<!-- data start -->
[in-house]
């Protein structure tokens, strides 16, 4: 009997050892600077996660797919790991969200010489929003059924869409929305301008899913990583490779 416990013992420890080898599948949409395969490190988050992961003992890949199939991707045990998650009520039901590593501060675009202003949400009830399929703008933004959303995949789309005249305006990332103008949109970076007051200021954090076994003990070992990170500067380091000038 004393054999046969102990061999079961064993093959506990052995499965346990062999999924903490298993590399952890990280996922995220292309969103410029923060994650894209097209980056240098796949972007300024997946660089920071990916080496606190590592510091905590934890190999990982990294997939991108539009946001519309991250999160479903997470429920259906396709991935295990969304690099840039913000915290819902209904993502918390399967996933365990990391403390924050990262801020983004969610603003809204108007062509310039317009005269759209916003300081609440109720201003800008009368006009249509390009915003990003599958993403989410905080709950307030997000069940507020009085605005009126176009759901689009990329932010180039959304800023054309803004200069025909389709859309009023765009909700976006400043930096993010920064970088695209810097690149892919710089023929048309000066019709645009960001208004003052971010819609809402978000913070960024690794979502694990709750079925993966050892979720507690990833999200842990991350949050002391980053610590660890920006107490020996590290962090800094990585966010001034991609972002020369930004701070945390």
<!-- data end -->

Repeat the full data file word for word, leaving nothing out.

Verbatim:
[in-house]
């Protein structure tokens, strides 16, 4: 009997050892600077996660797919790991969200010489929003059924869409929305301008899913990583490779 416990013992420890080898599948949409395969490190988050992961003992890949199939991707045990998650009520039901590593501060675009202003949400009830399929703008933004959303995949789309005249305006990332103008949109970076007051200021954090076994003990070992990170500067380091000038 004393054999046969102990061999079961064993093959506990052995499965346990062999999924903490298993590399952890990280996922995220292309969103410029923060994650894209097209980056240098796949972007300024997946660089920071990916080496606190590592510091905590934890190999990982990294997939991108539009946001519309991250999160479903997470429920259906396709991935295990969304690099840039913000915290819902209904993502918390399967996933365990990391403390924050990262801020983004969610603003809204108007062509310039317009005269759209916003300081609440109720201003800008009368006009249509390009915003990003599958993403989410905080709950307030997000069940507020009085605005009126176009759901689009990329932010180039959304800023054309803004200069025909389709859309009023765009909700976006400043930096993010920064970088695209810097690149892919710089023929048309000066019709645009960001208004003052971010819609809402978000913070960024690794979502694990709750079925993966050892979720507690990833999200842990991350949050002391980053610590660890920006107490020996590290962090800094990585966010001034991609972002020369930004701070945390």